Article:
Oh, man. I was raised to watch "March of the Wooden Soldiers" every Thanksgiving, and the Alistair Sim portrayal of "Scrooge" every Christmas Eve. When I was a teenager, I started staying up late and reading the poem by myself as I put my presents for my family under the tree; even sort of acting it out like the nerd that I am. Nowadays, my wife and I read the poem together on Christmas Eve, alternating every year. My favorite recent Christmas memory was from just a few weeks ago. It was the day of our first rehearsal, and I wanted a new illustrated copy of the poem for the occasion. So the lady that was unlucky enough to get me at the book store found herself looking through their back room because it was too soon for any Christmas books to be out on the floor. But she found it. And the first thing I did with my amazing cast was have them all sign the space that says "This book belongs to..." and then we passed the book around, reading the poem like it was "story time." I even baked cookies for the occasion. And I don't bake. But as the saying goes: anything worth doing is worth doing right.

Tell us a little about the cast?

They are an inspiring, generous, patient bunch of people. Perhaps I should have put the word "patient" in caps. Most of us already knew each other going into the process, and I certainly consider them all personal friends as well. But this is my stage directorial debut. And a brand new piece that's never been staged! So we're taking some time to experiment and see what works, but there's so much love in the room when we're all together I don't even know what to do with myself. Plus, I baked Christmas cookies for them in October, so...yeah. I've known Kevin Mundy and Chris Cuoccio since High School, and had a blast working with them both in "Waiting for Godot" last year and "Much Ado About Nothing" this past Spring. My favorite actors are versatile, and these guys are nothing if not that. And Kelly Warne is one of the funniest people I've ever known. I was such a big fan of her's that I wrote a principal role specifically for her in my webseries "The Residuals." She brings a wild silliness to her role in 'Twas the Night that's taking shape in ways I hadn't even imagined.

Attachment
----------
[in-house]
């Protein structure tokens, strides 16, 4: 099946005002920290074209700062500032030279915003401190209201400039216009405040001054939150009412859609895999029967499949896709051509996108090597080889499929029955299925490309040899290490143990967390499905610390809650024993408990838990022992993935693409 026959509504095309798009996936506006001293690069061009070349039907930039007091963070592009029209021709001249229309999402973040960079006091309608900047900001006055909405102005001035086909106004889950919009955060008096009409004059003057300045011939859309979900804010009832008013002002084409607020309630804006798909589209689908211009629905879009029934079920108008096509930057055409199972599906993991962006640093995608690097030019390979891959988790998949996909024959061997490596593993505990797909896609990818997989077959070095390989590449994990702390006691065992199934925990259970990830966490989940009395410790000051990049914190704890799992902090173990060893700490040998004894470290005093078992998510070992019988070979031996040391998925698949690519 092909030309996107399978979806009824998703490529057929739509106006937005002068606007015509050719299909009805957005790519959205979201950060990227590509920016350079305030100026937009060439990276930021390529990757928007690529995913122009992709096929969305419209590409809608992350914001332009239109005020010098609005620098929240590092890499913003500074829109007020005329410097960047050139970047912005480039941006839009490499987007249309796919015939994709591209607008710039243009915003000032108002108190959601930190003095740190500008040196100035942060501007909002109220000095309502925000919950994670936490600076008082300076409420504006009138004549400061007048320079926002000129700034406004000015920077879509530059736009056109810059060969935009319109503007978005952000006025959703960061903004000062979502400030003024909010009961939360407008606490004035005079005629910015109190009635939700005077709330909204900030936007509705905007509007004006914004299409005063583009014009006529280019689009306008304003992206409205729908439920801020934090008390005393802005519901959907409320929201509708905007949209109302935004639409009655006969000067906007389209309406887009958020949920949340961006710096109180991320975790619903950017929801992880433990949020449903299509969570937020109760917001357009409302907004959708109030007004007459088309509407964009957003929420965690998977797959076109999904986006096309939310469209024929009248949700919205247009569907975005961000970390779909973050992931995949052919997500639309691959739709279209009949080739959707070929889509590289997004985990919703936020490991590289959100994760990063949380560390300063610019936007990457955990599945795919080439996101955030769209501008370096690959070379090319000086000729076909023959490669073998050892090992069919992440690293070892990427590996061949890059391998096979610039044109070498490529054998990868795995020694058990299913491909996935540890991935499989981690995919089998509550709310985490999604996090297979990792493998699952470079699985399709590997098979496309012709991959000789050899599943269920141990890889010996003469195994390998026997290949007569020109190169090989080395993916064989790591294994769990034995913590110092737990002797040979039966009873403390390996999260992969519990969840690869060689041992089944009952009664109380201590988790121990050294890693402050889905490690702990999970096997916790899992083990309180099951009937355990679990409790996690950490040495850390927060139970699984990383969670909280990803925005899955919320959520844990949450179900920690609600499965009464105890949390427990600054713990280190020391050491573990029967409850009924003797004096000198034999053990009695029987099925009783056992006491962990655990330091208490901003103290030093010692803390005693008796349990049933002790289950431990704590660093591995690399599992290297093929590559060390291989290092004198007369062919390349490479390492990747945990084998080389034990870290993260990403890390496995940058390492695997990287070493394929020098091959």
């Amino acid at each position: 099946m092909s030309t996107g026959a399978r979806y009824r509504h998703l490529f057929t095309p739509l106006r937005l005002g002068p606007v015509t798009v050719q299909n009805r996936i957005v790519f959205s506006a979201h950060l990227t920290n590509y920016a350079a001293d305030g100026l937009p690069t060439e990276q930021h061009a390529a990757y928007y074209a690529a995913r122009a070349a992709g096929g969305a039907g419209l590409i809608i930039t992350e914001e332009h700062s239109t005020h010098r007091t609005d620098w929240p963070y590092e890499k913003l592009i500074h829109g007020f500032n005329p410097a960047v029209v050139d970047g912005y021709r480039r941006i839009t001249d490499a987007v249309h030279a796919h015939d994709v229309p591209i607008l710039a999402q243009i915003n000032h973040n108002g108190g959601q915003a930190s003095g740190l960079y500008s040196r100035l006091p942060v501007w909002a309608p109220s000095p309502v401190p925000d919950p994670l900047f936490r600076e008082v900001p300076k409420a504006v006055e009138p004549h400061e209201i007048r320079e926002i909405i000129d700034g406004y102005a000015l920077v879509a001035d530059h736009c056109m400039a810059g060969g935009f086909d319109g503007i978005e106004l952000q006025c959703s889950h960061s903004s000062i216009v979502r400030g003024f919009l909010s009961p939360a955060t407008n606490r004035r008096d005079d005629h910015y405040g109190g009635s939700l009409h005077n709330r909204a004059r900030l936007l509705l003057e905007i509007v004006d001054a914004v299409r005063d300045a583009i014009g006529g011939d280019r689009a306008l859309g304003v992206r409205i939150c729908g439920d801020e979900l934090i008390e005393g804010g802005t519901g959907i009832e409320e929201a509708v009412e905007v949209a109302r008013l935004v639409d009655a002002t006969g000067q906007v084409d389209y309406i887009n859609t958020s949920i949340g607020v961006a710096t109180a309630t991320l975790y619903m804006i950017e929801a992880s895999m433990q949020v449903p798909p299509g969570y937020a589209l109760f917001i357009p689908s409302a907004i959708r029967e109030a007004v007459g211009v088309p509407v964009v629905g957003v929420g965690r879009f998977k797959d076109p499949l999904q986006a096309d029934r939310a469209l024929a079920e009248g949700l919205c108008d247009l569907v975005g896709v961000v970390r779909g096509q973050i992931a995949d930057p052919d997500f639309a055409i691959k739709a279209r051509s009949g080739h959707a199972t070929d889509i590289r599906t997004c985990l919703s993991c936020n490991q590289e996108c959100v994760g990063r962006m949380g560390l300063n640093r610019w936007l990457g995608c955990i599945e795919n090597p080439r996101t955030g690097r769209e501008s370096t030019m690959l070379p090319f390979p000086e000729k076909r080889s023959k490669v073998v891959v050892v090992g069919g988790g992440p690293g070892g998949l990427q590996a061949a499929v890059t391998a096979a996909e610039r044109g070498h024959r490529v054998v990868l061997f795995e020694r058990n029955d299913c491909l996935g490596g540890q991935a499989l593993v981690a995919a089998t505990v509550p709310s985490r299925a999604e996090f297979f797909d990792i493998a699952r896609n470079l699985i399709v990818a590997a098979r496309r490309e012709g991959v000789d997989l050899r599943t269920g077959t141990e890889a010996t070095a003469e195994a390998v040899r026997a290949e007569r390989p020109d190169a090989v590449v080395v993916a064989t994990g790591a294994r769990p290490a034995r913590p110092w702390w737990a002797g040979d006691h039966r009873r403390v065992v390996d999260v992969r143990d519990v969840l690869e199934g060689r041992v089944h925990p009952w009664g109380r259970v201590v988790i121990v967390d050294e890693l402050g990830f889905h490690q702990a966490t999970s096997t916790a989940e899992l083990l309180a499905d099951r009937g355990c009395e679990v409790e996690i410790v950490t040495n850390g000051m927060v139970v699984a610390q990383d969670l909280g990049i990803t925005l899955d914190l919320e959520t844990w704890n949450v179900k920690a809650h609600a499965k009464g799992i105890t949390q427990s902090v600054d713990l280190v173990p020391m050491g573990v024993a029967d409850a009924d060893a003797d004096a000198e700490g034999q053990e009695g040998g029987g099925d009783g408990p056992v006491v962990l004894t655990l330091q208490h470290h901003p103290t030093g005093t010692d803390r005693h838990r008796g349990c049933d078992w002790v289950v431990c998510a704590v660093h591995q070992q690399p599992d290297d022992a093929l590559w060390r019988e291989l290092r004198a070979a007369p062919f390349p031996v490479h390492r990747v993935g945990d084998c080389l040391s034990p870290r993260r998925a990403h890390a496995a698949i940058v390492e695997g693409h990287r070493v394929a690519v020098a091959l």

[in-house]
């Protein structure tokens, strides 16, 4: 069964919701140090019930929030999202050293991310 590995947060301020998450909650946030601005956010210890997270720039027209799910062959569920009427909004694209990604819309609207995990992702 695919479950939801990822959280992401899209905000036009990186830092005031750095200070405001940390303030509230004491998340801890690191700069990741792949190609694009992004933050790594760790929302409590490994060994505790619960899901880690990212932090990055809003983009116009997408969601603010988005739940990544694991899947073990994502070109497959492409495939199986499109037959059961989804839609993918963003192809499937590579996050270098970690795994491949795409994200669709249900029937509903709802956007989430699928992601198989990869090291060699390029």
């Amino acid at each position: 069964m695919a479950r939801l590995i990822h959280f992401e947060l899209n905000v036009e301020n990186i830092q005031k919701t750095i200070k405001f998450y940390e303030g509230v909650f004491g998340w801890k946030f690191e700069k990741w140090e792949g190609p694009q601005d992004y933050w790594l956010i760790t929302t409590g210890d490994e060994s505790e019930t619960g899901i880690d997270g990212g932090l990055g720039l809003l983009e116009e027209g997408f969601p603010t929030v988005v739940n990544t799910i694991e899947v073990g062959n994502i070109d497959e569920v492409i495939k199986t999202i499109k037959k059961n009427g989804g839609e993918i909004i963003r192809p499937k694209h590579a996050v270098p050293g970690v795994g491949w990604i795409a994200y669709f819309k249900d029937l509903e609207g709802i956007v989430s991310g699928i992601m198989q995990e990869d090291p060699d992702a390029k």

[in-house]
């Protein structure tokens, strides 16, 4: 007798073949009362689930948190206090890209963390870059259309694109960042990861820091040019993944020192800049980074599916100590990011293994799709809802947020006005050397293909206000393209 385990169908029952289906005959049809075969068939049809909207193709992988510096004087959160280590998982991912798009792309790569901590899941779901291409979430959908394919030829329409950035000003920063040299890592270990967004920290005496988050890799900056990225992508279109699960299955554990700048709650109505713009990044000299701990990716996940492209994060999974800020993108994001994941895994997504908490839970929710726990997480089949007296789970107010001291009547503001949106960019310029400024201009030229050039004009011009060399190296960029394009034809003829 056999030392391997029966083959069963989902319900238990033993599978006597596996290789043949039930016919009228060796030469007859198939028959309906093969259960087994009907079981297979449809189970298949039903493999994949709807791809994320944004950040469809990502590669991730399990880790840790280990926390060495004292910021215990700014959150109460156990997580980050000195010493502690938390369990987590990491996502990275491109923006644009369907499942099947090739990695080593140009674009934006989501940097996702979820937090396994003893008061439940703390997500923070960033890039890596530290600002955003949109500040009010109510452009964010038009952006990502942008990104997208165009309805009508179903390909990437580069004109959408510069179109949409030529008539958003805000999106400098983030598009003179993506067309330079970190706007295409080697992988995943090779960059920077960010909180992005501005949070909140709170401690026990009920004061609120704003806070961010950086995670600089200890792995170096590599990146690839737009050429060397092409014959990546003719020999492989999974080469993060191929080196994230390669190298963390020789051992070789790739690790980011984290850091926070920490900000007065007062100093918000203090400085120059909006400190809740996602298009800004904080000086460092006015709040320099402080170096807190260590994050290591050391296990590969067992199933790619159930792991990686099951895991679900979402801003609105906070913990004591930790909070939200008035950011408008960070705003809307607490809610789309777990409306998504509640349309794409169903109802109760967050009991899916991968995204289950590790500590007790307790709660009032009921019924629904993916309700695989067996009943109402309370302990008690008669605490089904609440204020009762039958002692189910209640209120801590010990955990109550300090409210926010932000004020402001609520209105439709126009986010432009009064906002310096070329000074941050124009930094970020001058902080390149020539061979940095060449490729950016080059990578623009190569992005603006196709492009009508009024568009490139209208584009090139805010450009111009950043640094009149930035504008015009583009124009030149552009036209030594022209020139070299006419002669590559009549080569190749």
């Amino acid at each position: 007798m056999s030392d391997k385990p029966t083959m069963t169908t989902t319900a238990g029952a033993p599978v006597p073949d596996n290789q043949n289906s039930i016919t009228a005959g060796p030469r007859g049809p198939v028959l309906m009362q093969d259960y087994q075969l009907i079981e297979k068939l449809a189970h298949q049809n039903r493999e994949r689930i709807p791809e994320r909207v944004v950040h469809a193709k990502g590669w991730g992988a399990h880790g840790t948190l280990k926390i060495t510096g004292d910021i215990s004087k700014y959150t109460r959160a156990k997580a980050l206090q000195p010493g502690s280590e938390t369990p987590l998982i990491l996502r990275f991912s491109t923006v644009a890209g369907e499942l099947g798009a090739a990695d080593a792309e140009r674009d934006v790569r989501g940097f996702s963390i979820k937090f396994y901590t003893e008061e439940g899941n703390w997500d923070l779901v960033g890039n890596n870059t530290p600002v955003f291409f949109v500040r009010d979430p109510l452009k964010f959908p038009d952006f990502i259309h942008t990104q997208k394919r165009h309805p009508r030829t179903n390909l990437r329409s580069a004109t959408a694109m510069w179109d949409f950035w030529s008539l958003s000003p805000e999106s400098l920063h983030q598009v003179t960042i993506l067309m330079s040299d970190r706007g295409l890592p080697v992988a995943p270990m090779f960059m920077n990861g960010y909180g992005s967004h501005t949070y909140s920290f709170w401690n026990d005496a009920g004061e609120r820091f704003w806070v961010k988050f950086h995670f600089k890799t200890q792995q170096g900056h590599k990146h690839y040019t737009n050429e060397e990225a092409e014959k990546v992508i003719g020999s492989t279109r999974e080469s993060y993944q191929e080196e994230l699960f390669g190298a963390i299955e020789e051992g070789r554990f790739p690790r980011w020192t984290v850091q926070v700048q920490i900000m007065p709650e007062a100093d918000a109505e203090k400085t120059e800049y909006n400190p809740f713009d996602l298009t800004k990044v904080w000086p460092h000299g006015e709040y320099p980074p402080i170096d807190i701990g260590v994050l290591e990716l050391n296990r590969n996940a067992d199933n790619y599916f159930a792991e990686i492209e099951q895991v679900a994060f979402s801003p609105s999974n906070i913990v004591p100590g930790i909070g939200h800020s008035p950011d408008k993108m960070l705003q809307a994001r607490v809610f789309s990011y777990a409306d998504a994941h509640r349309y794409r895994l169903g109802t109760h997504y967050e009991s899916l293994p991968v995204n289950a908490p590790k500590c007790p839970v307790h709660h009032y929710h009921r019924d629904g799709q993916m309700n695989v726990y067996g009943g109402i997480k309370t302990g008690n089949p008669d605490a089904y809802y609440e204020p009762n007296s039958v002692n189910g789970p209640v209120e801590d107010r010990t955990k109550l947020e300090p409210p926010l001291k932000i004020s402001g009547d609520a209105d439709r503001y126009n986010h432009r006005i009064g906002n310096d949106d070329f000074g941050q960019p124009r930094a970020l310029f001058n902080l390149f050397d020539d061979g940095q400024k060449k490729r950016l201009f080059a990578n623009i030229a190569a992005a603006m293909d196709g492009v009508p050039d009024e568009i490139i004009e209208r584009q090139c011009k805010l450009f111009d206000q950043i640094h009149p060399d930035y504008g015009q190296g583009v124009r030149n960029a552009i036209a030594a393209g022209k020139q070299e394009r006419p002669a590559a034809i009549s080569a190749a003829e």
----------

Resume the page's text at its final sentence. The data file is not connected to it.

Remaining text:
What are some other favorite projects that you have worked on?

"The Residuals" is definitely the project that I'm the proudest of. My wife Gillian (who is making her stage managing debut for 'Twas) and I shared all of the responsibilities as showrunners and taught ourselves how to make it through every production-related roadblock from budgeting to post-production. What resulted is our pride and joy. It's a show about actors that do commercials, and you can see both seasons at
Onstage, I've learned as much about myself as an actor this past year as any other year that I can recall. Playing Vladimir in "Waiting For Godot", opposite my dear friend and LITC's Artistic Director Ian Sullivan, was an enormous challenge not only because of the absurdist material, but also because of the sheer wordiness of it. We worked very hard with our beloved Lenny Motsinger to put our own spin on it, and I'm very proud of the result.
Playing Don Pedro in "Much Ado" this past spring was a challenge for me because the character, while important for the plot, isn't the subject of much personal conflict. Kevin Mundy directed me to fill in those blanks with my own imagination, and so I did.  

Are you working on any other scripts right now?